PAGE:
McDonnell had up to 10 to 12 subordinates, and his cautious, quality-focused approach to software development was at times in conflict with the overconfident, deadline-driven approach of some of his colleagues. 

In 2001 McDonnell was shadowed by an engineer who soon replaced him after he was transferred to a new position, which was even more unbearable.  He resigned after a few months under circumstances that we would call constructive dismissal, although he did not raise a grievance.  McDonnell’s somewhat portable skill set put him in a good position to hit the ground running. 

New Zealand is no stranger to IT disasters – INCIS and Novopay spring to mind.  No engineer wants to be associated with a white elephant and McDonnell was no exception, and he got out when the writing was on the wall for Horizon.  

A plausible prediction at that point (2001) might be that Horizon should have limped along for a few years until a competitor of Fujitsu won a tender to upgrade the Post Office POS system, quietly kicked out Horizon and installed its own equipment and software. 

But Horizon wasn’t kicked out – it was later shored up by senior management of the Post Office in an effort to cover up prosecutions and unsafe convictions that had relied on Horizon data – the legal enforcement equivalent of a Ponzi scheme.  Lawyer Jarnail Singh’s infamous “Horizon-bashing bandwagon” email is an example of that mindset.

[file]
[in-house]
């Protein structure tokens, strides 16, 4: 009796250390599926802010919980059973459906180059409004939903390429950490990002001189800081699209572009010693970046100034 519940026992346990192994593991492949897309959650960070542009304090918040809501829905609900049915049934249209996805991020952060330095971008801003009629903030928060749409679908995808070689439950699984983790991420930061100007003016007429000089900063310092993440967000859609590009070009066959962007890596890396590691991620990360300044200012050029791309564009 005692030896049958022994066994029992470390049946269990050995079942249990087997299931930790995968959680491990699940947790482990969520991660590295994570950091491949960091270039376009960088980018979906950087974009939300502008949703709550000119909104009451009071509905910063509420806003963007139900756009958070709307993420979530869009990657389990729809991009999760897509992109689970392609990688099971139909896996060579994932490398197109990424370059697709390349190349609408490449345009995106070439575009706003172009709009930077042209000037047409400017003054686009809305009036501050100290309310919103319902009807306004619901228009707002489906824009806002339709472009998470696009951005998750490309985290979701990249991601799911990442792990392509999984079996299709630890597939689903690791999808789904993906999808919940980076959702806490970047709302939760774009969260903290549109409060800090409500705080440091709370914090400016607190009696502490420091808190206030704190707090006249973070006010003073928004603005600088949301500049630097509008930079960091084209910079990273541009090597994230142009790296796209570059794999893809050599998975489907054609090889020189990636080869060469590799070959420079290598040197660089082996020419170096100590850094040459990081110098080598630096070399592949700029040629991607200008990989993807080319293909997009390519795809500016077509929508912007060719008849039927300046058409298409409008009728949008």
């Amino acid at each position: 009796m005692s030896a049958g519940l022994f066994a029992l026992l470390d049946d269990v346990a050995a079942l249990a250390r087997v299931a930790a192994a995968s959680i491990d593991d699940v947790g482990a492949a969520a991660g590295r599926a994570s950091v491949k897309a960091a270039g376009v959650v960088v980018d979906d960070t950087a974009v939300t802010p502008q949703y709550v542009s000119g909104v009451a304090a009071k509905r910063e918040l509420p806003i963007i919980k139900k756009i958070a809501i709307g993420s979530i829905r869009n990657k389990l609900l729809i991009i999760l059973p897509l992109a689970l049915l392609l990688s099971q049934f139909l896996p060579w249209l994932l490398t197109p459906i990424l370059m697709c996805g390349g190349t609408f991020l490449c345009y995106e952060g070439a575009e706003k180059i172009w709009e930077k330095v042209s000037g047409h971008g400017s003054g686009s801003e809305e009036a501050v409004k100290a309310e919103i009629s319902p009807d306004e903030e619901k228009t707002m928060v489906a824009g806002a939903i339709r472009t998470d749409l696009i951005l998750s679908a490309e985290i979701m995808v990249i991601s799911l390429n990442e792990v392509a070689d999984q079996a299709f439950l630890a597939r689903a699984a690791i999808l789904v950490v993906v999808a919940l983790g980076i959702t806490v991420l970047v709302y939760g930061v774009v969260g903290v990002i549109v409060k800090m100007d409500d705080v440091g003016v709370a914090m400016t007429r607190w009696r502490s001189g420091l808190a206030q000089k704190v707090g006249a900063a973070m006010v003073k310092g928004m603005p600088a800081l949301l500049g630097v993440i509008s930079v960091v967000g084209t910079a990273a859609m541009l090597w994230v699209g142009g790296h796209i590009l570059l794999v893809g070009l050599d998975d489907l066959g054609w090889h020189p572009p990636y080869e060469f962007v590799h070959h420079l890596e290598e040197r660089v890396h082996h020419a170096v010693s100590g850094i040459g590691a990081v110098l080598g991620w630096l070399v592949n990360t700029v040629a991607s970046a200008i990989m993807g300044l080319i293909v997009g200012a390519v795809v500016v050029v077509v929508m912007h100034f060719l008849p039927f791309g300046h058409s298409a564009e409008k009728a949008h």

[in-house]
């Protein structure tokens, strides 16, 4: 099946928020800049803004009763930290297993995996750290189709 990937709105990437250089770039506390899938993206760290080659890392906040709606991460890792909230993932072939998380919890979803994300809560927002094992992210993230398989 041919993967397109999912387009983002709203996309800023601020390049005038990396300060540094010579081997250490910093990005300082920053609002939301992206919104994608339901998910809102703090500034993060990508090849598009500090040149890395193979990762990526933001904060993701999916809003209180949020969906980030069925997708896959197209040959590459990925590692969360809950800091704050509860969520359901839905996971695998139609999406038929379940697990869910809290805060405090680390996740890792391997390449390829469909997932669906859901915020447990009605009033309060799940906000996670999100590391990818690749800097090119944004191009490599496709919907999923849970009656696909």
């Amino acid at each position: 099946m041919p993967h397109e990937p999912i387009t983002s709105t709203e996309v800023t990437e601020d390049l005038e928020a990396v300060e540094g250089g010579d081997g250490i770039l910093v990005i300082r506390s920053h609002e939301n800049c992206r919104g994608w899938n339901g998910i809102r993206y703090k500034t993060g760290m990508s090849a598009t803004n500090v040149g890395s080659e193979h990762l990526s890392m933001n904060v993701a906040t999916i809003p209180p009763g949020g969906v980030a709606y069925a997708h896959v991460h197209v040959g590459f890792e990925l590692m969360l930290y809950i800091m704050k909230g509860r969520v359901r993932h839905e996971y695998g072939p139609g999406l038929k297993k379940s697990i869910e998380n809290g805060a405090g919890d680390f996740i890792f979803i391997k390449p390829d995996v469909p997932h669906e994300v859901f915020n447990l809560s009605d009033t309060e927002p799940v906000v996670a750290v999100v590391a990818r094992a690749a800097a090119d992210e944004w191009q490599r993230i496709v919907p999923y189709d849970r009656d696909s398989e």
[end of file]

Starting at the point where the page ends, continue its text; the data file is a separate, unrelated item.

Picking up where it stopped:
After a number of years working overseas including in Japan, David McDonnell returned to the UK in 2019, just as details of what we now know as the Post Office Scandal were emerging in mainstream media.  He expressed despair at what the cowboy culture at Fujitsu 17-20 years earlier had evidently led to, as reported at that time - and reports have obviously gotten worse since.  But could an IT engineer have reasonably envisaged such a catastrophic outcome, let alone prevented it by making Public Interest Disclosures?  Highly unlikely. 

McDonnell gave evidence to the Post Office Horizon IT Inquiry, chaired by Sir Wyn Williams, on 16 November 2022.  The link is here.


The Union representative

Michael Rudkin was the chairman of the National Federation of subpostmasters.  He was a subpostmaster, and his wife Susan ran another branch.  In 19 August 2008 Rudkin visited Fujitsu’s Bracknell site in his capacity as a negotiator for subpostmasters.  He signed the visitor’s book and was escorted to Fujitsu’s “boiler room” where he was glibly informed that Fujitsu had back door access to branch accounts and were able to make “corrections”.  Noting Rudkin’s concerned expression, Fujitsu staff terminated his visit early.

That triggered a swift Machiavellian response - the following morning Rudkin woke to find Post Office investigators standing over his bed, claiming his wife’s branch had a £44,000 shortfall.

The Bracknell branch denied that Rudkin had ever visited, and even “disappeared” the visitor’s book, but he was later able to find an otherwise unremarkable email confirming his planned visit.

In 2009 Susan avoided jail but was fitted with an electronic monitoring tag.  Her conviction was overturned in 2021. 

Susan’s harrowing witness statement to the Inquiry is here and it should go some way towards explaining why the Rudkins did not have capacity to articulate serious wrongdoing earlier than they did.